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Twins Buy Into Andrew Bechtold's Bat

When Twins scouts and data analysts gathered to pool their information on draft prospects in May, they made a discovery that didn’t surprise Mike Radcliff at all: Everyone in the room believed Andrew Bechtold will someday be a good major league player, and possibly more.

"He’s got a swing approach that the data guys love—launch angle, exit velocity, all the analytics,” said Radcliff, the vice president for player personnel. "A scout’s eyeball sees bat speed and directness to the ball, and a keen sense of plate discipline. When all the reports came together, this guy checked every box.”

It was just a matter of deciding how long to wait to select the third baseman, who had transferred from Maryland, after a broken hand cost him playing time, to Chipola (Fla.) JC, where he helped win the national junior college championship at a school where big leaguers like Jose Bautista and Russell Martin had preceded him. The Twins sweated out four rounds before deciding they couldn’t wait any longer.

They made Bechtold the first pick of round five, knowing that he had committed to Louisiana State for the fall. An offer of $600,000—or more than $220,000 over his slot assignment—convinced the 21-year-old to turn pro, which delighted the Twins’ front office.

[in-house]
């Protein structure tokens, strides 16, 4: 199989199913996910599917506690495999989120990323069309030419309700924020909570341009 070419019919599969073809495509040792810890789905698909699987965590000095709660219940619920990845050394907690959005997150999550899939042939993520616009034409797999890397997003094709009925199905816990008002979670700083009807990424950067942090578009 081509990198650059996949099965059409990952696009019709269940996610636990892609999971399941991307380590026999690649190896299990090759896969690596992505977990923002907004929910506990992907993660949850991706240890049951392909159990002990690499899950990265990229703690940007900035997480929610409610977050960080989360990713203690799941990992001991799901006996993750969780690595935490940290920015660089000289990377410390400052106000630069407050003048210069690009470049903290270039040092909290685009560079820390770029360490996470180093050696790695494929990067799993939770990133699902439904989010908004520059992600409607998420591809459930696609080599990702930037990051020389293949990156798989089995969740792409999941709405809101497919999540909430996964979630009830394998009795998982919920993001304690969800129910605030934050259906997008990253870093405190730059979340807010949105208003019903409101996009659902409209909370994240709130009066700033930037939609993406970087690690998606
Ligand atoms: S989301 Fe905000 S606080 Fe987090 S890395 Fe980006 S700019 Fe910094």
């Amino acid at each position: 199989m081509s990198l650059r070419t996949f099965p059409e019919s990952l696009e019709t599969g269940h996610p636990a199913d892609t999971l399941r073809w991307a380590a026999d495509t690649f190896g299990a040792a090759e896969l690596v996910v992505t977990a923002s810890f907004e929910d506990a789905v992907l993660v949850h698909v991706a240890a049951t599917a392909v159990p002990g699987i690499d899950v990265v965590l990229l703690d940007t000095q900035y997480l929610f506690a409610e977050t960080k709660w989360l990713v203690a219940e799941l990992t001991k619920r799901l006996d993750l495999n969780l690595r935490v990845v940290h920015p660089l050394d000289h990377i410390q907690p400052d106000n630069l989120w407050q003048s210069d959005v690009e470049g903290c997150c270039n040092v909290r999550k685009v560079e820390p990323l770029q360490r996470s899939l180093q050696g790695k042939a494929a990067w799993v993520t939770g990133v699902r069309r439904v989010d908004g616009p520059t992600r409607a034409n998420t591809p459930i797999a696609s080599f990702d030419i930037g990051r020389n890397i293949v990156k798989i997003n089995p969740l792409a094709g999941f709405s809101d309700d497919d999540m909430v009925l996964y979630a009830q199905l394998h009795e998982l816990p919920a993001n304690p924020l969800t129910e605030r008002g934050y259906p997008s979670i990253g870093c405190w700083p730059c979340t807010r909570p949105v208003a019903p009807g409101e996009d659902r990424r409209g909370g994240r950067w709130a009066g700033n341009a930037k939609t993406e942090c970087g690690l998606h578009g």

"He was a personal favorite of mine this spring. He really played well,” Radcliff said. "I have a lot of belief there’s a bat here. He’s got a chance to have a real impact in a few years.”

Bechtold already has started hitting, albeit at Rookie-level Elizabethton. He hit .298/.407/.426 with two home runs through 42 games in the Appalachian League.

The Twins believe Bechtold will remain at third base, which is not a position of great depth in the system.

"He’s a former shortstop, and you can see that athletic ability in him," Radcliff said of the 6-foot-1, 185-pound athlete. "He probably could still play short, but he’s pretty likely to grow into his body a little more. He’s really lean, but he’s getting stronger.


Andrew Bechtold Tries A New Position In AFL

The OBP-oriented third baseman got a crash course in a new position in the Arizona Fall League, one that decreases the pressure on his bat and increases his versatility.

"We see a lot of potential there, and it’s semi-untapped right now. When you take what our scouts say, and add in all the new statistical information, you’ve got a lot of people enthusiastic about his future.”

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